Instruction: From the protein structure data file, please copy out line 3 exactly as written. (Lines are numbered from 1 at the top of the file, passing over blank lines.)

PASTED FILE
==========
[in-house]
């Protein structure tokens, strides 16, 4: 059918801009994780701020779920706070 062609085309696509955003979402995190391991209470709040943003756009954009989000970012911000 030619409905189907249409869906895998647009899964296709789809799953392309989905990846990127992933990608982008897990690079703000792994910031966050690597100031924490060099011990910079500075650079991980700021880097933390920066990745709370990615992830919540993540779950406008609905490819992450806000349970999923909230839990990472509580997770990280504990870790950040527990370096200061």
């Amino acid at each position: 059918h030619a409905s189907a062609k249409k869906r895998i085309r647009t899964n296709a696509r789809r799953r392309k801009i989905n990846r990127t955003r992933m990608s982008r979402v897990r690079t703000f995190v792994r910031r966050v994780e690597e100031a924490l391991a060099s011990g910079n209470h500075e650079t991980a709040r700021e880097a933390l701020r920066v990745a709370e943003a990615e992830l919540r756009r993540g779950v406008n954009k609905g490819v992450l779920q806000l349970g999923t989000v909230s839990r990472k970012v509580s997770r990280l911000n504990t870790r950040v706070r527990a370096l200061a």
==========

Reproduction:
């Amino acid at each position: 059918h030619a409905s189907a062609k249409k869906r895998i085309r647009t899964n296709a696509r789809r799953r392309k801009i989905n990846r990127t955003r992933m990608s982008r979402v897990r690079t703000f995190v792994r910031r966050v994780e690597e100031a924490l391991a060099s011990g910079n209470h500075e650079t991980a709040r700021e880097a933390l701020r920066v990745a709370e943003a990615e992830l919540r756009r993540g779950v406008n954009k609905g490819v992450l779920q806000l349970g999923t989000v909230s839990r990472k970012v509580s997770r990280l911000n504990t870790r950040v706070r527990a370096l200061a």